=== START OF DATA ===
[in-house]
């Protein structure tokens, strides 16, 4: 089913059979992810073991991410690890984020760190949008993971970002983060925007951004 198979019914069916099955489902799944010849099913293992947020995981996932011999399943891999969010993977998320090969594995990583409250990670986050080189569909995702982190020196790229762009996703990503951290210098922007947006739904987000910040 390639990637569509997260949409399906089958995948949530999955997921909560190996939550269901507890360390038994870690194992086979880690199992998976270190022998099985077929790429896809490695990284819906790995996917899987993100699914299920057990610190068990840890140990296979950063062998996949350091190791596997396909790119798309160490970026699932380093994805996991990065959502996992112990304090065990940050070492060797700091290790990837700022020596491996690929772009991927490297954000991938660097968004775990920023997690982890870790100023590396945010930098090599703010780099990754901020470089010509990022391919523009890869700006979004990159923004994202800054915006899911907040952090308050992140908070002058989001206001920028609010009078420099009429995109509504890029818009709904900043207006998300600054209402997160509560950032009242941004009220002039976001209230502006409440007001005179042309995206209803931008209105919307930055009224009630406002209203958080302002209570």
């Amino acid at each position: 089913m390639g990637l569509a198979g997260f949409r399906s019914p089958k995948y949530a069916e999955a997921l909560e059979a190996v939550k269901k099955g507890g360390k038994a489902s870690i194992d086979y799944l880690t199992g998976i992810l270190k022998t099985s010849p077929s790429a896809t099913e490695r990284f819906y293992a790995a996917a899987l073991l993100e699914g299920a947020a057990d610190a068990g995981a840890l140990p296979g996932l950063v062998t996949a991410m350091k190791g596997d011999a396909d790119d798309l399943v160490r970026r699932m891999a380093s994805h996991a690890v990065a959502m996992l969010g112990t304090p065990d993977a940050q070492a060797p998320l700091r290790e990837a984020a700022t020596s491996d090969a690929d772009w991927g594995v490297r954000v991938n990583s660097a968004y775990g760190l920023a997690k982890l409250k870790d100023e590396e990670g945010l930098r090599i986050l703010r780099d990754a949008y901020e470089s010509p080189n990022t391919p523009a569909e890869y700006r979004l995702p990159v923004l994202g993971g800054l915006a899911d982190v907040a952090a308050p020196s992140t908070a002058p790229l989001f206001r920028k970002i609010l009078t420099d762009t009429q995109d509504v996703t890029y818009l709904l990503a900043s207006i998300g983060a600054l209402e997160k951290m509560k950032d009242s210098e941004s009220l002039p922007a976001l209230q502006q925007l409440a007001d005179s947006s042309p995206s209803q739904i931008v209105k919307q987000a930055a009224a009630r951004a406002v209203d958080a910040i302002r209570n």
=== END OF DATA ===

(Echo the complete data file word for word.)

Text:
[in-house]
């Protein structure tokens, strides 16, 4: 089913059979992810073991991410690890984020760190949008993971970002983060925007951004 198979019914069916099955489902799944010849099913293992947020995981996932011999399943891999969010993977998320090969594995990583409250990670986050080189569909995702982190020196790229762009996703990503951290210098922007947006739904987000910040 390639990637569509997260949409399906089958995948949530999955997921909560190996939550269901507890360390038994870690194992086979880690199992998976270190022998099985077929790429896809490695990284819906790995996917899987993100699914299920057990610190068990840890140990296979950063062998996949350091190791596997396909790119798309160490970026699932380093994805996991990065959502996992112990304090065990940050070492060797700091290790990837700022020596491996690929772009991927490297954000991938660097968004775990920023997690982890870790100023590396945010930098090599703010780099990754901020470089010509990022391919523009890869700006979004990159923004994202800054915006899911907040952090308050992140908070002058989001206001920028609010009078420099009429995109509504890029818009709904900043207006998300600054209402997160509560950032009242941004009220002039976001209230502006409440007001005179042309995206209803931008209105919307930055009224009630406002209203958080302002209570």
């Amino acid at each position: 089913m390639g990637l569509a198979g997260f949409r399906s019914p089958k995948y949530a069916e999955a997921l909560e059979a190996v939550k269901k099955g507890g360390k038994a489902s870690i194992d086979y799944l880690t199992g998976i992810l270190k022998t099985s010849p077929s790429a896809t099913e490695r990284f819906y293992a790995a996917a899987l073991l993100e699914g299920a947020a057990d610190a068990g995981a840890l140990p296979g996932l950063v062998t996949a991410m350091k190791g596997d011999a396909d790119d798309l399943v160490r970026r699932m891999a380093s994805h996991a690890v990065a959502m996992l969010g112990t304090p065990d993977a940050q070492a060797p998320l700091r290790e990837a984020a700022t020596s491996d090969a690929d772009w991927g594995v490297r954000v991938n990583s660097a968004y775990g760190l920023a997690k982890l409250k870790d100023e590396e990670g945010l930098r090599i986050l703010r780099d990754a949008y901020e470089s010509p080189n990022t391919p523009a569909e890869y700006r979004l995702p990159v923004l994202g993971g800054l915006a899911d982190v907040a952090a308050p020196s992140t908070a002058p790229l989001f206001r920028k970002i609010l009078t420099d762009t009429q995109d509504v996703t890029y818009l709904l990503a900043s207006i998300g983060a600054l209402e997160k951290m509560k950032d009242s210098e941004s009220l002039p922007a976001l209230q502006q925007l409440a007001d005179s947006s042309p995206s209803q739904i931008v209105k919307q987000a930055a009224a009630r951004a406002v209203d958080a910040i302002r209570n």